> 1.Speed: If you use mod_perl or fastcgi kind of deals
> (which are based on threadding instead of forking), I
> don't think PHP is considerably faster than perl? Is
> that the case?

Threading instead of forking?  None of these do either.  Apache is a
pre-forking multi-process server and both PHP and mod_perl are part of
these pre-forked processes.  Neither mod_perl nor PHP do any threading nor

> 2.Database Connection: What is the BIG advantage of
> PHP here? Using DBI packages for perl, and fastcgi for
> db connection pooling, you can achieve the same thing,
> I guess. It just looks like PHP has some of these
> libraries embedded in the core language, but the idea
> is same--implementing the native db protocol over
> sockets?

No difference.

> 3.Shared Memory, global variables, etc: I was
> expecting a better interface for this in PHP, and I
> was really disappointed to see that developers have to
> use O/S level shared memory. First of all, this is not
> available on Windows???? And, it is kind of messy and
> hard to use, especially when you compare this to
> Java's static variables.

Again, the architectural difference makes this a lot easier to do in a
single-process JVM scenario.  Note that such a single-process JVM
architecture which maintains static objects is very hard to scale cleanly.

> 4.Session Management: If you use files to manage
> sessions, same thing can be achieved in perl.
> Regarding in memory session management, as far as I
> know, FastCGI can share variables among sessions, so
> it shouldn't be hard to write a session manager in
> perl as well.

Probably true.

> 5.Architecture: I couldn't find any doc about how PHP
> works. And any answer to important questions, like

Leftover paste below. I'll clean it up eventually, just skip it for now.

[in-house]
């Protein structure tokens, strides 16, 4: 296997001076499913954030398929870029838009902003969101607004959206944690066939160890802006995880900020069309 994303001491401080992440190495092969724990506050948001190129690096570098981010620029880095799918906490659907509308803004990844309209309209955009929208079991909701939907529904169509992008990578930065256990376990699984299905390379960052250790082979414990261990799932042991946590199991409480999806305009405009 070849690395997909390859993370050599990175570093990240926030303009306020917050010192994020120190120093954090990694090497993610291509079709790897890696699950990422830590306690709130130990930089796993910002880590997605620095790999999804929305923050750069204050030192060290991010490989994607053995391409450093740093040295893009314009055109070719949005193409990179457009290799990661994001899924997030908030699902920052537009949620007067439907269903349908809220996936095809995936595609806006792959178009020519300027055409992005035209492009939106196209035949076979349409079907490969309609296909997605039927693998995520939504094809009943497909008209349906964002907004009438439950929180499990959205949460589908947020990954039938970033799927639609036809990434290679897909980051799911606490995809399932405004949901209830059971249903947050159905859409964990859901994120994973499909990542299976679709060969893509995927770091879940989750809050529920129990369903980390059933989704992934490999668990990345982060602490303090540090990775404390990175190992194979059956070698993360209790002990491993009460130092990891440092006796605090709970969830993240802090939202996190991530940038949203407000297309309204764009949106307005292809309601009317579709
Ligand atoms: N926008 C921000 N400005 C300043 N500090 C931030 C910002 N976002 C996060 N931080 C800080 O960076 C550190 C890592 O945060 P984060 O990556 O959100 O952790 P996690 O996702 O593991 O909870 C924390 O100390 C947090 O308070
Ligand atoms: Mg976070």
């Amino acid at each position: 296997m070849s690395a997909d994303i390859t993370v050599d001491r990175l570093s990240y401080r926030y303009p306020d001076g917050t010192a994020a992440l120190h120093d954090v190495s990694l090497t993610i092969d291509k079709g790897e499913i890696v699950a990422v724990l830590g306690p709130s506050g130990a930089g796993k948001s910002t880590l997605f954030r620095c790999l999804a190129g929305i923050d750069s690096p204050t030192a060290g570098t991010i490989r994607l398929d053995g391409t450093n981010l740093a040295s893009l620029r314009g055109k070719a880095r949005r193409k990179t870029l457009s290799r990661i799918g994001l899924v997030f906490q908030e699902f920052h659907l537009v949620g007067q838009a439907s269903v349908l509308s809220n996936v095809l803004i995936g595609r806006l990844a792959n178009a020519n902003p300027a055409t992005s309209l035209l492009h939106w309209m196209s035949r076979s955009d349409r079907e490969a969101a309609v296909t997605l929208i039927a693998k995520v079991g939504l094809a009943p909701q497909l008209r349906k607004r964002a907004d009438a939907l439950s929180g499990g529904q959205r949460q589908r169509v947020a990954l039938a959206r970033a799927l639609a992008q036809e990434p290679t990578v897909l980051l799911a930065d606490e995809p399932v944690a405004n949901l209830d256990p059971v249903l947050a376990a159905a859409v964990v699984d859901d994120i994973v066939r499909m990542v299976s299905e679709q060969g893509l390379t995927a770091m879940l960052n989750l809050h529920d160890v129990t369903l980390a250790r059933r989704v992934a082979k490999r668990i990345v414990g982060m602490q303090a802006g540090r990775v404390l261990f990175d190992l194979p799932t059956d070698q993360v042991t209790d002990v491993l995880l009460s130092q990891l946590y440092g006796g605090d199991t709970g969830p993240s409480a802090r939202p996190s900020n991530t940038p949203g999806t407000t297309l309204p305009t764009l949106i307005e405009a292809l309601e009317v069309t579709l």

>       -How does compilation process work? Does the PHP
> engine compile htmls first time a request is made to
> that html and use that compiled code later on(just
> like JSPs), or does it compile everytime? Is PHP
> engine an interpreter, jvm-like byte-code
> generator/executer or a compiler?
>       -How does threadding work? How can you cache stuff,
> etc.?
>       -What is the generic lifecycle of a request/response?

PHP is a 2-stage interpreted language.  First pass generates opcodes,
second pass executes the opcodes.  Various add-on caches and optimizers
can cache the opcodes and thus skip the interpreter step.  Doesn't usually
win you a whole lot unless you have quite complex logic in your pages
though.  The interpreter is pretty fast.

There is no threading in PHP.  The web server provides the base
thread/process architecture.

The lifecycle of a request/response matches the lifecycle of an HTTP

> 6. Embedding scripts in HTML: Well, I mean, this is
> similar to JSP, but what the hell, you can use <<AA
> ..... AA; syntax and embed any string you want at any
> point by mixing and matching HTML and perl code. I
> mean, yeah PHP is easier, but it is not considerably
> easier, I believe.

Probably not.

> I have been searching the internet to find some
> serious comparisons, but all I found was a stupid page
> which compares the syntax rather than functionality.
> As I said, I really need to start developing soon, and
> I would appreciate comments regarding this issue.

Basically any language can be used to write web apps.  There is nothing in
PHP you can't do in Perl, ASP, Cold Fusion, Python or JSP.  PHP just
happens to package things together in a easy to comprehend way and
everything you read about PHP is geared towards the Web problem whereas in
the case of more general-purpose scripting languages it can be confusing
trying to figure out how to approach the web problem.


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